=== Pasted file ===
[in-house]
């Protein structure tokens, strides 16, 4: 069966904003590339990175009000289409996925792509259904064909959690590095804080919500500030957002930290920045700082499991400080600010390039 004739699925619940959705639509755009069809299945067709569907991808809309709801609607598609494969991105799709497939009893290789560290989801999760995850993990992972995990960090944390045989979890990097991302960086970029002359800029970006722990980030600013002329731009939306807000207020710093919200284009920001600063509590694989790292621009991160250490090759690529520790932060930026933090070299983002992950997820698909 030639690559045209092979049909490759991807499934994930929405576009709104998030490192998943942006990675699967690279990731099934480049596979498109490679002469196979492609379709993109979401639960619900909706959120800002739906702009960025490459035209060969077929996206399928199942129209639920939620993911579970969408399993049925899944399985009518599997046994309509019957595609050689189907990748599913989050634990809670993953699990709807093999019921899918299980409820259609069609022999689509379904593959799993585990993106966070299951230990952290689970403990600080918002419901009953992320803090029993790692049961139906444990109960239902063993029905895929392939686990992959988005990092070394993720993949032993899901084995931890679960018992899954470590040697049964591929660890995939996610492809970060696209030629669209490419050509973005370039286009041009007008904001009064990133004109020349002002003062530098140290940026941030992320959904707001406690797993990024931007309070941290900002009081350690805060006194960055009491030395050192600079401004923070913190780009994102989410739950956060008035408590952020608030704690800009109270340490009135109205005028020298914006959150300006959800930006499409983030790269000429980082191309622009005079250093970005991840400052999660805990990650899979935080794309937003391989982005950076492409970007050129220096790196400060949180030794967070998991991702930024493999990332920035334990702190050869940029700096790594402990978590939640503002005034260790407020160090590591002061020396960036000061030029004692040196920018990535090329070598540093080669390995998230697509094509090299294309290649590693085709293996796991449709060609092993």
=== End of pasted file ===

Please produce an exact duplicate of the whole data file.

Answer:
[in-house]
């Protein structure tokens, strides 16, 4: 069966904003590339990175009000289409996925792509259904064909959690590095804080919500500030957002930290920045700082499991400080600010390039 004739699925619940959705639509755009069809299945067709569907991808809309709801609607598609494969991105799709497939009893290789560290989801999760995850993990992972995990960090944390045989979890990097991302960086970029002359800029970006722990980030600013002329731009939306807000207020710093919200284009920001600063509590694989790292621009991160250490090759690529520790932060930026933090070299983002992950997820698909 030639690559045209092979049909490759991807499934994930929405576009709104998030490192998943942006990675699967690279990731099934480049596979498109490679002469196979492609379709993109979401639960619900909706959120800002739906702009960025490459035209060969077929996206399928199942129209639920939620993911579970969408399993049925899944399985009518599997046994309509019957595609050689189907990748599913989050634990809670993953699990709807093999019921899918299980409820259609069609022999689509379904593959799993585990993106966070299951230990952290689970403990600080918002419901009953992320803090029993790692049961139906444990109960239902063993029905895929392939686990992959988005990092070394993720993949032993899901084995931890679960018992899954470590040697049964591929660890995939996610492809970060696209030629669209490419050509973005370039286009041009007008904001009064990133004109020349002002003062530098140290940026941030992320959904707001406690797993990024931007309070941290900002009081350690805060006194960055009491030395050192600079401004923070913190780009994102989410739950956060008035408590952020608030704690800009109270340490009135109205005028020298914006959150300006959800930006499409983030790269000429980082191309622009005079250093970005991840400052999660805990990650899979935080794309937003391989982005950076492409970007050129220096790196400060949180030794967070998991991702930024493999990332920035334990702190050869940029700096790594402990978590939640503002005034260790407020160090590591002061020396960036000061030029004692040196920018990535090329070598540093080669390995998230697509094509090299294309290649590693085709293996796991449709060609092993």